If we want to come up with long-lasting solutions, we need to stop putting Band-Aids on gashes. As William Edmond, assistant director of multicultural affairs and a resident associate at Sid Richardson College, puts it: “This task force is an academic response to a non-academic issue.” Starting a task force on the history of the issue does not remedy the apathy students have internalized within themselves towards the experience of Black students, grow the representation of Black faculty on campus, stop the use of the N-word on campus by non-Black students or relocate Black students from the basement of the Ley Student Center into a more comfortable and specified space. Starting a task force on the history of the issue does not remediate the fact that only 7 percent of the class of 2023 is Black students, despite the university’s claims of increasing diversity on campus with the Rice Investment. 

Why do we need to use a task force to finally justify bringing Black public speakers on campus? Why is it that anytime we have to address issues of race on campus, it is the responsibility of those being transgressed to come up with solutions? The autonomous approach to solving the issues faced by Black members of the Rice community encouraged by the administration is dangerous. Black students, staff and faculty have academic and occupational responsibilities that we are primarily judged upon. We are rarely recognized or compensated for the additional work that we have to do to minimize the Black tax that those that follow in our footsteps will one day face. If you want to solve these issues, hire people that will be paid to complete this work and accept voluntary contributions as they come.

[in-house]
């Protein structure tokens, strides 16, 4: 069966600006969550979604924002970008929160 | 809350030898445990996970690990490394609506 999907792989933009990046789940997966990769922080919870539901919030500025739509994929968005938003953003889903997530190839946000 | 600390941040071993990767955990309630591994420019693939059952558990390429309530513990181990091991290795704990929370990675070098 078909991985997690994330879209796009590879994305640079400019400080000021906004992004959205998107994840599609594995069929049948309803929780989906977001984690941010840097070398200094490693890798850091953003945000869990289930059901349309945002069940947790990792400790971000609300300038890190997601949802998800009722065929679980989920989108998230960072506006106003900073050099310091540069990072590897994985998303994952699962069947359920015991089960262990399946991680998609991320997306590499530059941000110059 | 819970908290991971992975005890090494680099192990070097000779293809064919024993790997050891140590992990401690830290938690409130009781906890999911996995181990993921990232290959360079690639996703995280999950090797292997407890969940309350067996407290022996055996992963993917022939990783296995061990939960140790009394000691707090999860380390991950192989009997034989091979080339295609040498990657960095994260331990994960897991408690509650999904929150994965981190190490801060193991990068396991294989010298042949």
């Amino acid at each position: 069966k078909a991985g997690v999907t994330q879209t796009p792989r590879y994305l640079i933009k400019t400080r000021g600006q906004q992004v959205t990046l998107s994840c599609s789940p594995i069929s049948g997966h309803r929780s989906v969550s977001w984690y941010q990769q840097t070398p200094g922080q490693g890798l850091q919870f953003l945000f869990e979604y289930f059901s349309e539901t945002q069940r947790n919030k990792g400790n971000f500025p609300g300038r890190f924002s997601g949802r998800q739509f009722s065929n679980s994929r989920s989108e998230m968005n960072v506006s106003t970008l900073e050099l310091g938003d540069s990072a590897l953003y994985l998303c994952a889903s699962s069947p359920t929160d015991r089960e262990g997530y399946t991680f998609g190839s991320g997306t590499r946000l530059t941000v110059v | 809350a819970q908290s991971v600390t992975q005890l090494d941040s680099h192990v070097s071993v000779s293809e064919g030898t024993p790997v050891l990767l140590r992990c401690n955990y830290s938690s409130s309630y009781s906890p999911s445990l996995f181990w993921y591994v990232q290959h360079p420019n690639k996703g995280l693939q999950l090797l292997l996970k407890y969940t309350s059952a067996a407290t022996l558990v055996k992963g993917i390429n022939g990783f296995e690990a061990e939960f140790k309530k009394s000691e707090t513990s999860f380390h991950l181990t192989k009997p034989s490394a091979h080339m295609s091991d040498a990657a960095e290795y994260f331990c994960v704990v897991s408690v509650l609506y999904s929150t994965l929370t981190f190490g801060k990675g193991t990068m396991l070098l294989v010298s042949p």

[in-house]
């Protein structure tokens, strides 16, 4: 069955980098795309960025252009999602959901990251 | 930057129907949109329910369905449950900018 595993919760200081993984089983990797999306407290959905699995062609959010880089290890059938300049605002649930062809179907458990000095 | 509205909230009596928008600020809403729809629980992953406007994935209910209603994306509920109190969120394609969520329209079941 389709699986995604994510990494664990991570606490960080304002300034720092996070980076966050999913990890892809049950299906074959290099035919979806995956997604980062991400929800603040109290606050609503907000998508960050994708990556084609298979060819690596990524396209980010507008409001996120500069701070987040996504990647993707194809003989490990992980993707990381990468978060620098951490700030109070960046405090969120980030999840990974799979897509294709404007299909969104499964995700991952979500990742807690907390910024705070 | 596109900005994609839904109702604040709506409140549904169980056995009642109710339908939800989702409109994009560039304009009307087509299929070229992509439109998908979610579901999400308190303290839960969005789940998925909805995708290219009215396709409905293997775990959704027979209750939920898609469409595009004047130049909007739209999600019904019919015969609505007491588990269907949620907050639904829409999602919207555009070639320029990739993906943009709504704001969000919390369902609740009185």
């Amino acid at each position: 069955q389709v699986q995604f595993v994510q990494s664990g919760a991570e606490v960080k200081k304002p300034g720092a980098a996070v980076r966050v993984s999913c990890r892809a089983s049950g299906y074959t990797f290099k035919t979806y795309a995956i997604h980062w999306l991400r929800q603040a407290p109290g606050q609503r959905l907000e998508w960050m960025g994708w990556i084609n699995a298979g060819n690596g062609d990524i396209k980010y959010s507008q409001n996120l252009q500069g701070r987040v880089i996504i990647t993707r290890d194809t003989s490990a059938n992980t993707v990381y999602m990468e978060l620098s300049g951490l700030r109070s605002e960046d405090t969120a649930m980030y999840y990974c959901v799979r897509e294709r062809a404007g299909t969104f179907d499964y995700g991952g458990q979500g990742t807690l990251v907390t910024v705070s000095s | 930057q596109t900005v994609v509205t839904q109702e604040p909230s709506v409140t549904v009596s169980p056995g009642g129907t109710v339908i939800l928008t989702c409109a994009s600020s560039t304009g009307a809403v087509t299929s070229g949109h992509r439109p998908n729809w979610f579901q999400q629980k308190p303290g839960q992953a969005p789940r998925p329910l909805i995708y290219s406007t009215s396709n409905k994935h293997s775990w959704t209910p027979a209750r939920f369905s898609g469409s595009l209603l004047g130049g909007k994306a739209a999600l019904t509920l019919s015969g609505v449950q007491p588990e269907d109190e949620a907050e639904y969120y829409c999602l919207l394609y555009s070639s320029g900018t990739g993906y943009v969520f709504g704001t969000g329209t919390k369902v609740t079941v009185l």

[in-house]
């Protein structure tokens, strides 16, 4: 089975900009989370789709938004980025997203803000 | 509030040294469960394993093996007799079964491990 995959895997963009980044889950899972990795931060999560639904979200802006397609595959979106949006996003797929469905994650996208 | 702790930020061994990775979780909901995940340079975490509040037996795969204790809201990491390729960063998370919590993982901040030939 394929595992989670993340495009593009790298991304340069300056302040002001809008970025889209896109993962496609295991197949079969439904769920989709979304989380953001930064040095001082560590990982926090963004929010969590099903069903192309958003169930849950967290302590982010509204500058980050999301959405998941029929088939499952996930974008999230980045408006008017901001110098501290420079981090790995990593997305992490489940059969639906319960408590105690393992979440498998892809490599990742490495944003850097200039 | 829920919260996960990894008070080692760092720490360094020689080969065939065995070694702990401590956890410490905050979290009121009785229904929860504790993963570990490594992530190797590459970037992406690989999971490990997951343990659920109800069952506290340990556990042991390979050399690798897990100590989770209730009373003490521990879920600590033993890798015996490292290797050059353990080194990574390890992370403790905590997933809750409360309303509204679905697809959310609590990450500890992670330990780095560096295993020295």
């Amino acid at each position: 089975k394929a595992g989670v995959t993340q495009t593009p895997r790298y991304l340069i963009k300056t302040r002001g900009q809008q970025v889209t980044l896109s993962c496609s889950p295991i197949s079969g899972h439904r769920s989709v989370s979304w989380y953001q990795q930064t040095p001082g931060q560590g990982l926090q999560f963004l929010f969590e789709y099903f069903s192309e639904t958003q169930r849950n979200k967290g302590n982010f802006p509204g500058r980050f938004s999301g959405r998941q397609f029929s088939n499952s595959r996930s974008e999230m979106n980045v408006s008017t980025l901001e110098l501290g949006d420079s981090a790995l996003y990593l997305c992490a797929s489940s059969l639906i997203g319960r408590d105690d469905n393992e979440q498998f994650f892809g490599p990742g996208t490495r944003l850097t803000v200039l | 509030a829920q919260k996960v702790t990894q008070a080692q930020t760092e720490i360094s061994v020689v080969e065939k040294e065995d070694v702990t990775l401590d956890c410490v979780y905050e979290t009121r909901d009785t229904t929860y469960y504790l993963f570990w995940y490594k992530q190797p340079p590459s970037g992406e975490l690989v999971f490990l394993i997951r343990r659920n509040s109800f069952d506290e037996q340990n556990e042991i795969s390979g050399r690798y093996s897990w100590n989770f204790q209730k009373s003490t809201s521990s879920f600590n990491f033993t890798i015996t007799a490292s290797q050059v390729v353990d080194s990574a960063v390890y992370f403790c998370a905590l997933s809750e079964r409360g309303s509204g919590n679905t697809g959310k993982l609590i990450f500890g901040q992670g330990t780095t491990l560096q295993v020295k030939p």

On the extensive list of what this Black student needs, an education on how racism is ingrained in our institution’s history is not on the first page. The solutions are in the future, not history. Rice University is ill-advised to attempt to use a task force to solve the most troubling aspect of our nation’s creation and history. If we want to really create a better tomorrow, we can start by addressing what we are faced with today. This means increased Black representation in our faculty, increased resources for recruitment efforts in predominantly Black high schools and more programming centered on enhancing the experience for minority students, among other efforts. My opinion is not the only one and it is important to continue to hear from other Black students if we want comprehensive solutions.